The multi-talented and delightful Susan Flanagan tries her hand at novel writing, making her books something you can’t put down. But then, why would you want to?
Susan Flanagan is someone you’d want as your bestie. Intelligent, generous, genuine, a good listener, a grand orator, and funny to boot; Flanagan, God bless her, is also mother to five. And a talented writer? Heck yeah!
Novel writing skills
Flanagan worked as a freelance journalist for 30 years and her yarns of non-fiction works have appeared in Canadian Geographic, Canadian Running, Newfoundland Quarterly, Atlantic Business and Saltscapes, to name a few.
Flanagan has since flexed her novel-writing skills with two hitting the shelves in 2021: Supermarket Baby, winner 2019 Percy Janes First Novel Award (Flanker Press), and her first young adult novel, The Degrees of Barley Lick (Running the Goat Books & Broadsides). She is currently working on her third, Digital Detox, set in Battle Harbour, Labrador.
As if all that wasn’t grand enough, Flanagan also worked as a columnist for this very publication. We sat to gab about her latest creation, Supermarket Baby.
‘Make people laugh’
Henry is the star, but there’s other elements in this novel that stands out, and that’s the Newfoundland backdrop and the humour. “My direction was to make people laugh. In the past year that we were immersed into with the doldrums of snow and a pandemic, every time I went back to tweak something, I’d say, ‘I got to make this funnier.’ My goal is to bring people out of humdrum and sometimes stressful lives and make them forget.”
There’s more! “You know, I also wrote it for those who also might have a scatterbrain partner,” she added with a chuckle.
Oh? Do tell. “Oh, I wouldn’t have a scatterbrain partner and say that. At Flanker, they call my husband Chris, Henry.”
More laughter. We switch direction easily and talk about life’s path. Flanagan offered, that when she turned 50, things changed. “Even though I didn’t mind turning 50, you tend to reassess your life at some point, not necessarily 50 for everyone, but I asked at that point, ‘what do I really want to accomplish? What would make me happy?’ And I knew that having a novel published was the biggest thing.”
Flanagan began to use visits with her mother, Theresa Marshall, as her sounding board. “I started actively reading this novel out loud to my mother, who’s now 92, but at the time she was 90. I used to go every lunchtime to her house. Sometimes your success in writing comes as much when you’re away from the computer as when you’re on. When your mind is relaxed and it’s free to work out plot lines or just come up with something you’re having difficulty with, well, that can happen when you are out for a walk, or in my case, sitting with your mother.”
‘Mind all refreshed’
The two sat together, having lunch and reading The Telegram.
“There were all these stories and they ended up making their way into the novel. Things about parking meters or Chase the Ace. I remember all the stories and reading them sitting at the table with my mother in her house and it was such a relaxing time.”
When she returned home, it was writing time. “My mind was all refreshed but somehow these stories I had read about worked their way into the fiction.”
We ask if, after a lifetime of writing for pay, does it feels like work?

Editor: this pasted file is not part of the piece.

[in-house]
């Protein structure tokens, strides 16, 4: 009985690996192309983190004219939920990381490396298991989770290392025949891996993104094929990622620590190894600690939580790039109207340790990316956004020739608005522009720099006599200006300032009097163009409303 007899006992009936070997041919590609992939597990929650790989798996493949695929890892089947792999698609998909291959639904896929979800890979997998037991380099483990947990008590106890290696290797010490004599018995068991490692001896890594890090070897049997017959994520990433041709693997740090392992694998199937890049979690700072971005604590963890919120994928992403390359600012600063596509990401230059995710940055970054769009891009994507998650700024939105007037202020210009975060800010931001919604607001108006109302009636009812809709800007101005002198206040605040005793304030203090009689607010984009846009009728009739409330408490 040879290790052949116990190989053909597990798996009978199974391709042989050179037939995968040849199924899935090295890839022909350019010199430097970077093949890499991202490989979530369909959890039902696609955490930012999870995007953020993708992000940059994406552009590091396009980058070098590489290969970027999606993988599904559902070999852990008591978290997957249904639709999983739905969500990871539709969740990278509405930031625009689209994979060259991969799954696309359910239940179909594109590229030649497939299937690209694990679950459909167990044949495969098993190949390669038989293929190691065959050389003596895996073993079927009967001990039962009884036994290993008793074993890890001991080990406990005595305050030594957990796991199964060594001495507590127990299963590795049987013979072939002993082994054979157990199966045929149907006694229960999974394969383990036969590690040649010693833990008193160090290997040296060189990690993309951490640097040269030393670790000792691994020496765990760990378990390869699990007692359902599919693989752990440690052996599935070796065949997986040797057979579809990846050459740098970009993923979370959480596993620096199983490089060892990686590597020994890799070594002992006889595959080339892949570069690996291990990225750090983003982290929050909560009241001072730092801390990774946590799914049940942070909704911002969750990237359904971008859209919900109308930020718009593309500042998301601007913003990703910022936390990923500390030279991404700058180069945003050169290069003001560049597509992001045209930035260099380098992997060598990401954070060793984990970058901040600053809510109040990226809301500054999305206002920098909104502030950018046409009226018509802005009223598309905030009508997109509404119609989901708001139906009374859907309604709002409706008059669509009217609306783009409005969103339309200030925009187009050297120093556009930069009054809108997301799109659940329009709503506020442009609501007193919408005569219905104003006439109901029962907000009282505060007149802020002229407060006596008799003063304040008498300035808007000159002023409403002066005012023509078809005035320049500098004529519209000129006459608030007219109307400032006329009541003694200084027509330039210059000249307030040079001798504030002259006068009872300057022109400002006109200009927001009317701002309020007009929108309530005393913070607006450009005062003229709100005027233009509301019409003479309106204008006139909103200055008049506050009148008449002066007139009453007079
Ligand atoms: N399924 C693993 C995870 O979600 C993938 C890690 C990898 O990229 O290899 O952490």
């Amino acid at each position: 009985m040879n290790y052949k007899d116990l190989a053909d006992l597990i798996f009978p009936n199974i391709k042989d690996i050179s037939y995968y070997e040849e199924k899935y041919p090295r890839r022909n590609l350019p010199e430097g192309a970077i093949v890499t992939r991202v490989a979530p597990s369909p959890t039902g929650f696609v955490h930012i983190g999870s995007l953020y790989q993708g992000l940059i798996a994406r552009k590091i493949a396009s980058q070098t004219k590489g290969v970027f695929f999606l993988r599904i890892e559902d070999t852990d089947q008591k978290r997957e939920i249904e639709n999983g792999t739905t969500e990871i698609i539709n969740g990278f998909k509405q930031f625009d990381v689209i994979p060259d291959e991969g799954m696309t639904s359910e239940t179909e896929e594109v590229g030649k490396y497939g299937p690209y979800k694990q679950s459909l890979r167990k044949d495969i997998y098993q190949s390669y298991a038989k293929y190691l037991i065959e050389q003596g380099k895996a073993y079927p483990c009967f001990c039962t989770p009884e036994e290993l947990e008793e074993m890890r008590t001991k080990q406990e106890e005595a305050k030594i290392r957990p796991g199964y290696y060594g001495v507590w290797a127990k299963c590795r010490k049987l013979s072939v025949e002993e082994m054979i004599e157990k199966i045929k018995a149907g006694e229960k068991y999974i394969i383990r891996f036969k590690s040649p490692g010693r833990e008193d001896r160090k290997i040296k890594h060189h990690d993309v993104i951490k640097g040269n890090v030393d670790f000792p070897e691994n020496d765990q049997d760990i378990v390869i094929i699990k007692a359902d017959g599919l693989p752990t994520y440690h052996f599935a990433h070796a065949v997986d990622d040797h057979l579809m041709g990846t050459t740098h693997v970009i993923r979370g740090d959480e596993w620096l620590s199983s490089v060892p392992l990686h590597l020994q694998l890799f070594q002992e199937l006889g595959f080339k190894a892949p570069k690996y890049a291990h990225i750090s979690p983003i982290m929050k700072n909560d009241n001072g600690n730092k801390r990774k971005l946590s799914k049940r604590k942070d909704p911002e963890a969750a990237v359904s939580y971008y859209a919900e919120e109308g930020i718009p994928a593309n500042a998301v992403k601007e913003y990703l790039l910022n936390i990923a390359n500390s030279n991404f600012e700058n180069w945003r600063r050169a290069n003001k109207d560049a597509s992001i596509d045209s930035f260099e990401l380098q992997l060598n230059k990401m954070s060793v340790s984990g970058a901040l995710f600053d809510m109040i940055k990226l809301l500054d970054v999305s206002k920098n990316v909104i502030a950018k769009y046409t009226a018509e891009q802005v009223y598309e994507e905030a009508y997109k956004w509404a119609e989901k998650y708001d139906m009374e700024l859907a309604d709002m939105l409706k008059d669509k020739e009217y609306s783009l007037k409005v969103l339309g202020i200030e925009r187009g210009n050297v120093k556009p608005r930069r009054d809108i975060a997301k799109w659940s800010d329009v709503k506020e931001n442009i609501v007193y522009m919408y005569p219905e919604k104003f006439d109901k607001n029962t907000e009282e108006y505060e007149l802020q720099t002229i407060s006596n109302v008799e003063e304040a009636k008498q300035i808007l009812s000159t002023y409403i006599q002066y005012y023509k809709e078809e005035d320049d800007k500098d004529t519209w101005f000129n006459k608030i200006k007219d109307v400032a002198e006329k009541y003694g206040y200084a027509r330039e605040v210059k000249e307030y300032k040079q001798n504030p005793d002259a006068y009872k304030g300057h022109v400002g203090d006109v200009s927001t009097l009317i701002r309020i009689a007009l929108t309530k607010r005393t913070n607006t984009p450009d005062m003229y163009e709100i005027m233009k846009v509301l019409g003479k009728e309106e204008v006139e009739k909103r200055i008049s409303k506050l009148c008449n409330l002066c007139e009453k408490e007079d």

She paused. “Writing to me is work, but the finished product brings me great, great joy,” she shared.
We switch gears and chat about family. Flanagan is a mother of five and, like most parents, she’s had some interesting experiences. “Our ‘surprise’ child is now 13. He came 15 years after our first of the first four children. It threw such a wrench into my plans. Suddenly, I had this infant. So it all became almost overwhelming to think about writing and marketing a novel and so I shoved that novel literally in a file box in the basement and didn’t take it out.”
Real life imitates art
When Supermarket Baby was picked up, she remembered the novel in that basement file box. “I dug it out of the box and touched it up a bit and now that (The Degrees of Barley Lick – Running the Goat Books & Broadsides) will be published as well. After all these years of waiting, I think 2021 is my year.”
Flanagan is certainly blessed, and she knows it. “I’ve got a 28 year old, a 27 year old, a 25 year old and a 23 year old, and then a 13 year old. It’s a beautiful thing, in retrospect. But whatever plans I had had, having a baby really threw me into a tizzy and I put my fiction hopes and dreams on hold for ten years. But, it all feels right.”
We ask if there’s any sneak peaks into her own family we can see by reading her fiction. “The children and my family certainly made it into the book. No matter what anyone says, all novels will be semi-autobiographical. Autobiographical because you have to have experience to write.”
From forgetful partners to video gaming, it’s all in there, she teased.
“Henry is trying to survive a Newfoundland spring and everything for him goes sideways after he goes to that supermarket to pick up eggs and ends up coming home with an infant. His life just goes into free-fall,” she said.
Does Flanagan give credit to anyone for her love of writing? She grew reflectively quiet for a moment before answering. “I guess my mother is the one who I credit for giving me the love of reading and writing,” she shared. At the age of 11, 1979 was the International Year of the Child and the Newfoundland Library Association put out a book filled with the submissions from school children. One of Flanagan’s pieces made it into that book.
“I think right from that time, seeing my name in print alongside something that I had written that had come out of my head, well, it left a lasting impression. I think journalism was a natural career choice for me and now novel writing is a natural progression.”
For information on Susan Flanagan and much more, visit susanflanaganauthor.com